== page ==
Komnen

Math and Chemistry

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Can someone give me any ide for any study which includes Mathematic and Chemistry in one study?

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At what level?

 

Generally, I would say that there is almost no mathematics in chemistry apart from basic numeracy. There are exceptions like quantum chemistry, molecular dynamics and similar. And even then, the level of mathematics will depend on personal preferences to a large extent.

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Whilst I think ajb's comments were a bit harsh, he also asked a good question

 

At what level?

 

There is the Cambridge University Physical Science Tripos - Maths, Chemistry and Physics

 

You might also look at chemical engineering, which includes more maths than pure chemistry

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I am a Math student at my last year of study(4th) and i have all my roomfriends students of Chemistry and I like a loot to have a study for Analitic Chemistry ( they have a lot of math problem to do in this studies) to find a fast way for them to solve they problems .

But before I will start to do this , i would like to find more ideas for this stuff.

 

 

ps . Chemistry engineering

Edited by Komnen

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So you are thinking of an MSc or PhD in `mathematical chemistry'?




Whilst I think ajb's comments were a bit harsh


I accept that.

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A good knowledge of statistics is essential in experimental chemistry, particularly analytical chemistry.

 

4th year of what?

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MSc will be good for me .

 

I am in 4th year of study of Mathematic in Scienc Faculty of University of Prishtina , Kosovo.

 

Dont know for other countryes but we have a poor library in our language for analytical chemistry , so a study of this will be good for my University .

 

So no idea from you ? :P

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Chemistry is far from my interests - however I am sure you can find MSc programmes on mathematics and chemistry. You have have to leave Kosovo though.

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How to say , I am someone who is so low in Chemistry knows, and I am asking you if there is any part of Chemistry that I can put my Math know there to make a study , with help of my chemistry friends.

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Ask your friends to explain chemical kinetics (rates of reactions) to you.

 

Particularly in respect of catalysis and surface chemistry.

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Can someone give me any ide for any study which includes Mathematic and Chemistry in one study?

See my signature video.

It's all chemistry, mathematics, and programming.. :)

 

You could try making simulation of reaction between two (or more) substances.

At the beginning you have 100% of 1st let's say HCl,

and 100% of 2nd let's say NaOH,

entered by user as mol (* Na = absolute number of molecules).

Then as reaction goes calculate probability of finding H+ with OH- (and ending up H2O) and probability of finding Na+ with Cl- (these remain ions in solution),

make equation (with time as argument),

how they join (absolute quantity/moles/mass/volume).

It could be with 3D visualization of the whole process.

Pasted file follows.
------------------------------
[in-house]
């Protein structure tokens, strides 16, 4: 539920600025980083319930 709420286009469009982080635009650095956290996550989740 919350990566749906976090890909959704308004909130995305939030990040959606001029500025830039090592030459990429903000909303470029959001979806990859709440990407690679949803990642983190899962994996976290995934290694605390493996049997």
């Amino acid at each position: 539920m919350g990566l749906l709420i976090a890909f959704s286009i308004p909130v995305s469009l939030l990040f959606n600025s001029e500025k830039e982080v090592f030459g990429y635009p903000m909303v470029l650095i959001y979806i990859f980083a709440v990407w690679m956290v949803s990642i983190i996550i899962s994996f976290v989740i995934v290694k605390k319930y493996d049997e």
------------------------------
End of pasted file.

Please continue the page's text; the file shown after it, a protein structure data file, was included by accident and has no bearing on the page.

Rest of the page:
With/without stirring/heating. With custom made containers various sizes, various shapes.

 

You could end up with something like "particle physics simulation" but for chemistry..

https://www.youtube.com/watch?v=x8Fo2slT2WA

 

Edited by Sensei

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There is an entire discipline called mathematical chemistry. I think it's mostly to do with topology and graph theory. Perhaps look into that?

 

Sensei also touches on the first area that I thought of, though his explanation / example is a bit oversimplified. Computational chemistry - which deals with a lot of modelling of various systems - requires a great deal of math and programming skills, which you might find to be in your area of interest. It encompasses a pretty wide range of sub areas, so you may wish to look up the discipline yourself. Kinetics and other aspects of physical chemistry are good also, but these areas have huge wet lab components and a solid understanding of practical techniques. In either case, you will also need some understanding of chemistry. Not having this would put you at a disadvantage, since you wouldn't fully understand the systems you're working with. I do not believe that mathematical chemistry would rely on such a contingent.

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In the simplest brute-force algorithm of particle simulation,

there is array of particles (quantity entered by user).

Each particle has position x,y,z, velocity vx,vy,vz,

size (might be sx,sy,sz, or one for each axis, so we will have ball-like particle),

mass, visual properties like color etc.

 

For chemistry reaction simulation there will be also needed formula to display on screen Na+, Cl-, H+, OH- etc.

and charge of ion-particle, electronegativity (?), etc. etc.

 

Each time step, for every particle in array, x is increased by vx, y+=vy,z+=vz

And collision detection is done between each particle with each other, and walls of container where they reside.

Checking each 1 mln vs 1 mln other particles in brute-force way (equation of intersection of sphere vs sphere, you probably know?) is 10^12 operations.

It's very time consuming process, therefor there is need for kd-tree, octree etc. algorithms to speed it up.

If there is found collision, in particle physics simulations, like in attached videos above, there is just done recalculation of velocity vectors (with some randomization, so each time they go in slightly different direction, while maintaining momentum/energy).

In chemistry version of simulator there would be also needed to check whether there is reaction between one particle-molecule and other particle-molecule.

There is also need to take care of charged particles, repelling same, attracting opposite (influencing vx,vy,vz of each particle).